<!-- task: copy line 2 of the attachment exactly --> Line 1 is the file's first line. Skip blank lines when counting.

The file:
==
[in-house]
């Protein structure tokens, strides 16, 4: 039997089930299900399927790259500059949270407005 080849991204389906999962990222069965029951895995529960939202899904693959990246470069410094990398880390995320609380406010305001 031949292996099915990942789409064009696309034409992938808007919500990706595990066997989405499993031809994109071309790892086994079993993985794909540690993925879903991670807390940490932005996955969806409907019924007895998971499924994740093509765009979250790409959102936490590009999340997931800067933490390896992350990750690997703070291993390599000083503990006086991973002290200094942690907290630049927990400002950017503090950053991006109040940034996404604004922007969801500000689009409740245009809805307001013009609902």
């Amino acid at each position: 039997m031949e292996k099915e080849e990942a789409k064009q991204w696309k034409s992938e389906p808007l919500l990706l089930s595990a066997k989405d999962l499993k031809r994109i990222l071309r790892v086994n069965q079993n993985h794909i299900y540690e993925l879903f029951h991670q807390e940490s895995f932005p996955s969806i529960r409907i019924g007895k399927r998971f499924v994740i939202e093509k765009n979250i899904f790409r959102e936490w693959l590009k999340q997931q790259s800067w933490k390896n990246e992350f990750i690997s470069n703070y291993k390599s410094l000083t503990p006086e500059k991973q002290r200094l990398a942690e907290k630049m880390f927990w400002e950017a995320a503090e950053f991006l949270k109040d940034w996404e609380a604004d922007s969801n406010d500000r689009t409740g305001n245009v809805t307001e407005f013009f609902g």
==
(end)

């Protein structure tokens, strides 16, 4: 039997089930299900399927790259500059949270407005 080849991204389906999962990222069965029951895995529960939202899904693959990246470069410094990398880390995320609380406010305001 031949292996099915990942789409064009696309034409992938808007919500990706595990066997989405499993031809994109071309790892086994079993993985794909540690993925879903991670807390940490932005996955969806409907019924007895998971499924994740093509765009979250790409959102936490590009999340997931800067933490390896992350990750690997703070291993390599000083503990006086991973002290200094942690907290630049927990400002950017503090950053991006109040940034996404604004922007969801500000689009409740245009809805307001013009609902």